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Hundreds of South Boston residents still without power after Sunday’s punishing heat

A man carried an iced coffee as he walked past a colorful wall that matched his shirt in South Boston on Sunday.Jessica Rinaldi/Globe Staff

Hundreds of Boston residents in South Boston were without electricity — and air conditioning — on Sunday night and into Monday as triple-digit heat Sunday stressed the system and knocked out power.

In all, more than a thousand customers in the City Point neighborhood were affected by the roughly 20-hour outage, according to Eversource maps. By 3:45 p.m. Monday, about 400 customers still remained without power, including some from outages that occurred while crews were making repairs to the original failure.

The South Boston outage comes in the wake of a separate electrical failure on Sunday in Dorchester, where an underground cable fault sparked a manhole explosion and left roughly 20,000 customers without power on the hottest day of the year.

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“The cause of the cable fault is still under investigation, but the system has experienced overheating issues during the heat wave as equipment can get stressed,” said Eversource spokesman Christopher McKinnon.

The South Boston outage also followed a manhole explosion near East 6th and N Streets. McKinnon said the incident was caused by underground equipment overheating due to the high demand and temperatures.

Around the corner from where an Eversource crew worked to repair the source of the outage on Monday afternoon, Kathy Costello, 63, chatted about the heat with a neighbor in the parking lot of her 6th Street complex. Costello was considering booking a hotel room if the power didn’t come back on by nightfall.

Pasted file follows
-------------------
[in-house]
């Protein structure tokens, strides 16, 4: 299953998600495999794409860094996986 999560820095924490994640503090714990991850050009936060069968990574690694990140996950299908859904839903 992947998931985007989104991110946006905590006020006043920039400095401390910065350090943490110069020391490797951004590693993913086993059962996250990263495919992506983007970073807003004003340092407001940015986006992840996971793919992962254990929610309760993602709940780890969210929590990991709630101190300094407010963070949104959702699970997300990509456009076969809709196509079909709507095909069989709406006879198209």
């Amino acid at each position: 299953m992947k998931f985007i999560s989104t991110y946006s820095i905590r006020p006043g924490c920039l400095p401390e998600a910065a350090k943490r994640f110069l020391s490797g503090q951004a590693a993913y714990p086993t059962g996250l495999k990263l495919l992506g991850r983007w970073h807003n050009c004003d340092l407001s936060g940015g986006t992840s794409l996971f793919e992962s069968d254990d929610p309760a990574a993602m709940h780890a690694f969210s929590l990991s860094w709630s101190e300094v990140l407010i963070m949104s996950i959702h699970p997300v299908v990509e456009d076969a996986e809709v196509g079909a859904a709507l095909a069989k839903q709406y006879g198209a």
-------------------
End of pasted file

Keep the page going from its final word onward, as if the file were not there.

“One of my friends works at the Marriott and said, ‘If you need a room, call me,’” she said.

Jordes Castro, 27, sat hunched over his laptop on his East 6th Street stoop, struggling to connect to his iPhone’s hotspot, while his seven-month-old Goldendoodle, Rambo, tugged at his leash. After waking to the heat Monday morning, he and Rambo took a two-hour nap in the refuge of his air-conditioned car. Now he was mourning the forsaken contents of his leaking fridge: melted ice cream, a defrosted turkey, and spoiled steak tips.

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“They’re probably not good. It’s going on 20 hours,” he said. “It’s been a whole thing.”

Lee Krikorian, 74, was one of the lucky ones. He said the power returned at his 7th Street apartment around 1 p.m. Monday afternoon. He had the spent previous night closing out Local 149, a P Street bar, with a neighbor, throwing back gin and tonics while watching for text updates from Eversource about when their power would come back.

“We made the best of it,” he said.

On June 1, ISO New England, the nonprofit that operates the region’s power grid, expressed confidence in the grid’s ability to weather the summer heat. Still, the state’s two major providers — Eversource and National Grid — have been urging their customers to alleviate stress on the system by turning up the thermostat a few degrees and not running large appliances during peak hours.

Power outages have been a more common occurrence in the past week as Massachusetts — and much of the country and Europe — endured a punishing summer heat wave. McKinnon said Eversource crews have restored power to more than 73,000 customers since the start of the heat wave.

Temperatures on Monday are expected to stay below 90 degrees for the first time in six days, bringing to a close a heatwave that filled Boston emergency rooms with heat-related ailments and buckled power systems from Medford to Dorchester. Temperatures are expected to drop even further as thunderstorms roll into the region Monday night.

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But the heavy rain could cause even more outages, said McKinnon.

“We are closely watching multiple forecasts as severe weather approaches the region, which could bring damaging wind and heavy rain,” he said. “We are prepared to respond to any power outages throughout the day and have secured extra resources to help with restoration efforts if necessary.”








Hanna Krueger can be reached at hanna.krueger@globe.com. Follow her @hannaskrueger. Deanna Pan can be reached at deanna.pan@globe.com. Follow her @DDpan.